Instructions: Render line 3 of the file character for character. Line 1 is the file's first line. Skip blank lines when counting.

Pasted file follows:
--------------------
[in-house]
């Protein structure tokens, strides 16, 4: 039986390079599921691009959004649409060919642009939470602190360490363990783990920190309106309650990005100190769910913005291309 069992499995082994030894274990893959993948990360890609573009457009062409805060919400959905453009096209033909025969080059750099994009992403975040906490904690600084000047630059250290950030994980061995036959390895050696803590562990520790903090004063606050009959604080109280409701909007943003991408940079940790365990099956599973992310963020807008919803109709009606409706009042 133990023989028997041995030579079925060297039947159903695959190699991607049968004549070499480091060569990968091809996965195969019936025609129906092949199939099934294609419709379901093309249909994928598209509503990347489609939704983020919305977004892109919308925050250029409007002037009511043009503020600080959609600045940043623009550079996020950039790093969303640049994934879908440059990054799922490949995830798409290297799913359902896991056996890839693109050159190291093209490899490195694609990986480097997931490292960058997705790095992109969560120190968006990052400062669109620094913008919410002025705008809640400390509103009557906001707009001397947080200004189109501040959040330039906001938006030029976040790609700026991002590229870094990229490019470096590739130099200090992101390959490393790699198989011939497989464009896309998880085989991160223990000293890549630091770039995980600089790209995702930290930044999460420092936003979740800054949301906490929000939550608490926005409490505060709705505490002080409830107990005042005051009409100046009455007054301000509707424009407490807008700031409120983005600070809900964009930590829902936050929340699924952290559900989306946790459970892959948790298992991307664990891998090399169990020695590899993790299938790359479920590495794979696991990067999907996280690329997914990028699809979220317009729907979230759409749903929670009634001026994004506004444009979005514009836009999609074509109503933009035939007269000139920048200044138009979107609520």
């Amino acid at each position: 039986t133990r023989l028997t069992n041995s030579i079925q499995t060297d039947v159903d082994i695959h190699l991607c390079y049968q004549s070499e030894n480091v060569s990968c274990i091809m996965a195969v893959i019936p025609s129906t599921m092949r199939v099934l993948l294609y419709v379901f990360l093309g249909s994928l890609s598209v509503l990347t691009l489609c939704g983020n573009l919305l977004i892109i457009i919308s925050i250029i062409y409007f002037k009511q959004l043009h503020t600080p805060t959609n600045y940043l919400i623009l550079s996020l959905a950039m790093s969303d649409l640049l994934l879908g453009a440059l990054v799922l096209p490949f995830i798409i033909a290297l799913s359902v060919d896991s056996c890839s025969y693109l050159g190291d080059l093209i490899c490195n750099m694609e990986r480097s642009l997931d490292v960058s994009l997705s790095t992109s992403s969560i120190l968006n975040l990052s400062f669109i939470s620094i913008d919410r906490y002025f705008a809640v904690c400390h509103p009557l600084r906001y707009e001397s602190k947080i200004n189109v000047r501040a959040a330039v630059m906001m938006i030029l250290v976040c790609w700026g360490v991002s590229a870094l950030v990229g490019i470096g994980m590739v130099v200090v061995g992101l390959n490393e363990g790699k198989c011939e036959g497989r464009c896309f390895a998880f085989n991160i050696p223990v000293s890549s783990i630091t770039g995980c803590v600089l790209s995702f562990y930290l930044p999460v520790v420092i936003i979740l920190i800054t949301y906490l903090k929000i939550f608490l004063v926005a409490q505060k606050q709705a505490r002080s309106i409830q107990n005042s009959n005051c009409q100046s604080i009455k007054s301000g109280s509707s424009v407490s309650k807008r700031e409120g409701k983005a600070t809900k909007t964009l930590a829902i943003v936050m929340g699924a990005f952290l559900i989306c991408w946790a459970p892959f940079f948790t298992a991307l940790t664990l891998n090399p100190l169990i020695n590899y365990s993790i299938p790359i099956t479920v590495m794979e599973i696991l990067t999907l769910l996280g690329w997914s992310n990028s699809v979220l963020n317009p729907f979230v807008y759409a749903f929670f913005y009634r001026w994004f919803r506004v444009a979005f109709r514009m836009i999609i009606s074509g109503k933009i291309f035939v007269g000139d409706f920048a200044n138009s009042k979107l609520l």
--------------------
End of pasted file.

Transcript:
């Amino acid at each position: 039986t133990r023989l028997t069992n041995s030579i079925q499995t060297d039947v159903d082994i695959h190699l991607c390079y049968q004549s070499e030894n480091v060569s990968c274990i091809m996965a195969v893959i019936p025609s129906t599921m092949r199939v099934l993948l294609y419709v379901f990360l093309g249909s994928l890609s598209v509503l990347t691009l489609c939704g983020n573009l919305l977004i892109i457009i919308s925050i250029i062409y409007f002037k009511q959004l043009h503020t600080p805060t959609n600045y940043l919400i623009l550079s996020l959905a950039m790093s969303d649409l640049l994934l879908g453009a440059l990054v799922l096209p490949f995830i798409i033909a290297l799913s359902v060919d896991s056996c890839s025969y693109l050159g190291d080059l093209i490899c490195n750099m694609e990986r480097s642009l997931d490292v960058s994009l997705s790095t992109s992403s969560i120190l968006n975040l990052s400062f669109i939470s620094i913008d919410r906490y002025f705008a809640v904690c400390h509103p009557l600084r906001y707009e001397s602190k947080i200004n189109v000047r501040a959040a330039v630059m906001m938006i030029l250290v976040c790609w700026g360490v991002s590229a870094l950030v990229g490019i470096g994980m590739v130099v200090v061995g992101l390959n490393e363990g790699k198989c011939e036959g497989r464009c896309f390895a998880f085989n991160i050696p223990v000293s890549s783990i630091t770039g995980c803590v600089l790209s995702f562990y930290l930044p999460v520790v420092i936003i979740l920190i800054t949301y906490l903090k929000i939550f608490l004063v926005a409490q505060k606050q709705a505490r002080s309106i409830q107990n005042s009959n005051c009409q100046s604080i009455k007054s301000g109280s509707s424009v407490s309650k807008r700031e409120g409701k983005a600070t809900k909007t964009l930590a829902i943003v936050m929340g699924a990005f952290l559900i989306c991408w946790a459970p892959f940079f948790t298992a991307l940790t664990l891998n090399p100190l169990i020695n590899y365990s993790i299938p790359i099956t479920v590495m794979e599973i696991l990067t999907l769910l996280g690329w997914s992310n990028s699809v979220l963020n317009p729907f979230v807008y759409a749903f929670f913005y009634r001026w994004f919803r506004v444009a979005f109709r514009m836009i999609i009606s074509g109503k933009i291309f035939v007269g000139d409706f920048a200044n138009s009042k979107l609520l």